Prince Rogers Nelson was born on June 7, 1958, in Minneapolis, Minnesota. During the 1980s, Prince emerged as one of the most talented up and coming musicians. He wrote his first song at the age of seven and taught himself how to play piano, drums, guitar, and eventually his keytar. His career began with the jazz band, the Prince Rogers band. In 1978, Prince signed with Warner Bros. Records and in 1992 signed the largest recording and music publishing contract in history (at the time) for $100 million. He won eight Grammy Awards, six American Music Awards, a Golden Globe, and an Academy Award. He was also inducted into the Rock and Roll Hall of Fame in 2004. A few of his most popular hits include, “When Doves Cry,” “Purple Rain,” “Kiss,” and many more.

Prince was a heavy defender of his intellectual property. In 2015, he made it clear that he did not want his music to appear online by pulling his songs from Spotify and Youtube due to unfair compensation. At one-point Price even had a $22 million lawsuit against 22 people who posted his live shows on social media. The lawsuit was eventually dropped but showed how serious he was about protecting his music. “Technology is cool but you’ve got to use it as opposed to letting it use you,” Prince said. Prince's Keytar PatentOn top of being an award-winning singer, songwriter, and musician he was also an inventor. Prince designed a portable electronic keyboard on a guitar’s frame he dubbed the "Purpleaxxe." The instrument looks partly inspired by the glyph that served as Prince's name for a good portion of the '90s. The custom guitar-keyboard hybrid, or a "keytar," was invented for his keyboardist, Tommy Barbarella.

After filing with U.S. Patent and Trademark Office, Prince was granted U.S. Patent No. D349,127 in 1994. It's unclear how often the Purpleaxxe made appearances at Prince's shows, but a Google image search shows it wasn't just a flight of fancy— the keytar made appearances on stage more than once and probably inspired others to create their own versions as well.

Prince died on April 21, 2016. The next year his estate brokered new deals that allowed streaming services everywhere to publish his music. Even though it may not have been something he wanted, it was a gift to fans all over the world who mourned the loss of the artist previously known as Prince.


Suiter Swantz IP is a full-service intellectual property law firm providing client-centric patent, trademark, and copyright services. If you need assistance with an intellectual property matter and would like to speak with one of our attorneys, please contact us at info@suiter.com .

Apollo 11 Lunar Mission Anniversary

Celebrating the 50th Anniversary of the Apollo 11 Lunar Mission

July 20, 2019, marks the 50th anniversary of NASA's Apollo 11 lunar mission.

Apollo 11 astronauts Neil Armstrong and Buzz Aldrin became the first humans to walk on the moon on July 20, 1969. The lunar landing marked the culmination of America's Cold War human spaceflight program and positioned the United States as a global leader in science and technology.

In 1961, when President John F. Kennedy announced the goal of "landing a man on the moon and returning him safely to the earth" before the end of the decade, the mission seemed all but impossible.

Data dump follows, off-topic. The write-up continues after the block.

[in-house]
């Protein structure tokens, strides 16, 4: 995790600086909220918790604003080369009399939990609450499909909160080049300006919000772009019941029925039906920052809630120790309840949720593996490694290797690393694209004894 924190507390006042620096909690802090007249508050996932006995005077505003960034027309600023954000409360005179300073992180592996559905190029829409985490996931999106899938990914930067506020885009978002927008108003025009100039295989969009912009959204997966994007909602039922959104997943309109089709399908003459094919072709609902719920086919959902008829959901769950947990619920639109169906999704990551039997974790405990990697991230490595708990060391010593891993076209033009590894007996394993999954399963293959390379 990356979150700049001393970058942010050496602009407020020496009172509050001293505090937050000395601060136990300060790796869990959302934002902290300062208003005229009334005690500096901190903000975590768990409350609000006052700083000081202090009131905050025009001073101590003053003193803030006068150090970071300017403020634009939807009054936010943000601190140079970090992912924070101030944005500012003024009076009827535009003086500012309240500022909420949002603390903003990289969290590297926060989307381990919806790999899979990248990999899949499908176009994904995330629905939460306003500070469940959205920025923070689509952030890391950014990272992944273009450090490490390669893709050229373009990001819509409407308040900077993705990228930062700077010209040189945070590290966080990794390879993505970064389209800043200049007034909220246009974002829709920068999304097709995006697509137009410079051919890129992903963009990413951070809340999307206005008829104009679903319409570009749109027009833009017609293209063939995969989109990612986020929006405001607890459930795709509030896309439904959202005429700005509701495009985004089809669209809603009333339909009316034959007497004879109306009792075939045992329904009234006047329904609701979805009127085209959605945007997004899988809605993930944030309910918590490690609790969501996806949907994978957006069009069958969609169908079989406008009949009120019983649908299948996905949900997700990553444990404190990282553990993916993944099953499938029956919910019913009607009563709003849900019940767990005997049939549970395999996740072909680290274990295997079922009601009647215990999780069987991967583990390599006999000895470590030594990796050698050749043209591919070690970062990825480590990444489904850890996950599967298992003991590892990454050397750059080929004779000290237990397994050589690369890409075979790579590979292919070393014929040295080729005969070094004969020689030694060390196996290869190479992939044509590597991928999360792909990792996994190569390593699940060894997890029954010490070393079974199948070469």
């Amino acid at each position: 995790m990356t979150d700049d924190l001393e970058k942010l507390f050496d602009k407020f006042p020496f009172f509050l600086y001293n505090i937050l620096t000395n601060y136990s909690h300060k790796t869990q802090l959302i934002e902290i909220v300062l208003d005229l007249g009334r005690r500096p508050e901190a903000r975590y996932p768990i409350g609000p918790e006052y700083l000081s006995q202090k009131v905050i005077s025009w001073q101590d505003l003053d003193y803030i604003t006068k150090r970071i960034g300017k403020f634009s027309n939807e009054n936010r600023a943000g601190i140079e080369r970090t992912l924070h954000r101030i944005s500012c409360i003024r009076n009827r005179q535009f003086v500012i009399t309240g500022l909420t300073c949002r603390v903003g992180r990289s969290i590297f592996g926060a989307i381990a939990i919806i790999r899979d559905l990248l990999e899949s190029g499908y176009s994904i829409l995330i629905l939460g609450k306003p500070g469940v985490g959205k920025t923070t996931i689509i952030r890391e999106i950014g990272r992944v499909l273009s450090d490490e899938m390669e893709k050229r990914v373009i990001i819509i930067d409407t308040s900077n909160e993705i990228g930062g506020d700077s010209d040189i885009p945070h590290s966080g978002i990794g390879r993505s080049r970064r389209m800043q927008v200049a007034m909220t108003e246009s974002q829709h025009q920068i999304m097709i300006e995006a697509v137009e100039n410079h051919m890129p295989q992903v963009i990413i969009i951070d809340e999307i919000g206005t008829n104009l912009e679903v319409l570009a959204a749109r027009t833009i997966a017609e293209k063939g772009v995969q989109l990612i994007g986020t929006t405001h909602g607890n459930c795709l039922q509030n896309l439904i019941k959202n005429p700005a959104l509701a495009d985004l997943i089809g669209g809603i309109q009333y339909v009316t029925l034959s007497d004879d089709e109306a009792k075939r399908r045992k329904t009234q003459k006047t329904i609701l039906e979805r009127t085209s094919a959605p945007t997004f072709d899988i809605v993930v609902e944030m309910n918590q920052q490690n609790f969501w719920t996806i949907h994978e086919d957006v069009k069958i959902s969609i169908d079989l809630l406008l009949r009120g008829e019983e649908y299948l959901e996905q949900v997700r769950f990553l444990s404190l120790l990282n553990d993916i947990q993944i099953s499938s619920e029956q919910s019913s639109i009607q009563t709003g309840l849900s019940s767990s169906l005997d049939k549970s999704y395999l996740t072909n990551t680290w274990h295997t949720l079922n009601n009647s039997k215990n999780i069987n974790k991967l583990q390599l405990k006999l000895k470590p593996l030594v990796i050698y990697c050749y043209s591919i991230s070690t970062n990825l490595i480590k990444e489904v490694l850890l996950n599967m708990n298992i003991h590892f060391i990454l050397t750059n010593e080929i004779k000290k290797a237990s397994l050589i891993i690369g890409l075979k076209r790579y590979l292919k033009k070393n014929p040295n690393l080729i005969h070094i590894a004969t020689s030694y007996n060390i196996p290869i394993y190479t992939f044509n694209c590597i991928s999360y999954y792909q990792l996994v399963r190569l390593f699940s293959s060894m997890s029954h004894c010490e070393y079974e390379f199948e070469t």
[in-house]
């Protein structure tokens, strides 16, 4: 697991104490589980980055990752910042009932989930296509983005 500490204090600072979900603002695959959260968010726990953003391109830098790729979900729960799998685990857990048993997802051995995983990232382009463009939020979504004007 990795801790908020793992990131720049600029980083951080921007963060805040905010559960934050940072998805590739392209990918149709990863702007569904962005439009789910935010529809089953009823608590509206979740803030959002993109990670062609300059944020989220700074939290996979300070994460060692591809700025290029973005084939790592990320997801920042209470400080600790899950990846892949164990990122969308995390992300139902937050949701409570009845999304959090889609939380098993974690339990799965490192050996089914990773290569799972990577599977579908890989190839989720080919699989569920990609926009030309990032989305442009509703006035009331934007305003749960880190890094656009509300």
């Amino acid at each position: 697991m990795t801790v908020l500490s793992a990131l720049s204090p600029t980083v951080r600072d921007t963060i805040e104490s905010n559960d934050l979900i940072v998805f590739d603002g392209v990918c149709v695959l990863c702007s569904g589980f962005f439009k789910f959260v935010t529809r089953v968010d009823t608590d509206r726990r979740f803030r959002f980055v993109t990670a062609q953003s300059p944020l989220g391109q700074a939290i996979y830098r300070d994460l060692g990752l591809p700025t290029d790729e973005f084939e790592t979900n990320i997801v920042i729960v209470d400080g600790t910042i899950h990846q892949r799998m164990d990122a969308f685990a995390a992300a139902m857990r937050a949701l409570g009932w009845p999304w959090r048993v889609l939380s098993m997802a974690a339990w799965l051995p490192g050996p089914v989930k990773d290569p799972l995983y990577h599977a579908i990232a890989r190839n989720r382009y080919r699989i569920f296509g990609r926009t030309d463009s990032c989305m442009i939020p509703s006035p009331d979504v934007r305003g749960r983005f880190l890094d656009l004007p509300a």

Fifty years later, the world is remembering the historic mission and its impact on society and science. To celebrate the anniversary, we’d like to highlight a patent that was an integral part of the mission, the Apollo space suit.

The Apollo Space Suit

In 1968, the National Aeronautics and Space Administration (NASA) filed a patent application for the space suit designed for the astronauts in the Apollo Space Program (U.S. Patent No. 3,751,727A). NASA’s patent was later granted on August 14, 1973. The space suit was designed to be worn both inside and outside of the space vehicle as well as on the lunar surface.Apollo 11 Lunar Mission Space Suit

Each suit was hand-built by seamstresses who had to be extraordinarily precise as one small error could be the difference between a functional space suit and a potential safety hazard. The space suits were built with a state-of-the-art fabric called Beta cloth, to withstand temperatures of over 1,000 degrees Fahrenheit.

What many don’t know, is that the space suit was created by the International Latex Corporation (ILC) in Dover, Delaware, later known as Playtex.

Yes, the company that brought America the “Cross Your Heart Bra” in the mid-1950s were responsible for bringing NASA’s historical suit to life. ILC had sold the skill of its industrial division to NASA as the company had a lot of expertise developing clothing that had to be flexible as well as form-fitting.

The toughest challenge for ILC was to contain the pressure necessary to support life (about 3.75 pounds per square inch of pure oxygen), while maintaining enough flexibility to afford freedom of motion.

The Apollo suits were used on 11 missions from 1968 until 1972, resulting in 158 combined hours on the lunar surface. There was never a mission that had to be cut short or canceled due to a problem with the Apollo space suits. The Apollo 11 space suits would go on to be the basis of the iconic image of a man on the moon in photos of Buzz Aldrin and the eleven others who traversed the lunar surface.

Apollo 11 astronaut Buzz Aldrin walks on the surface of the moon near the leg of the lunar module Eagle
Image credit: NASA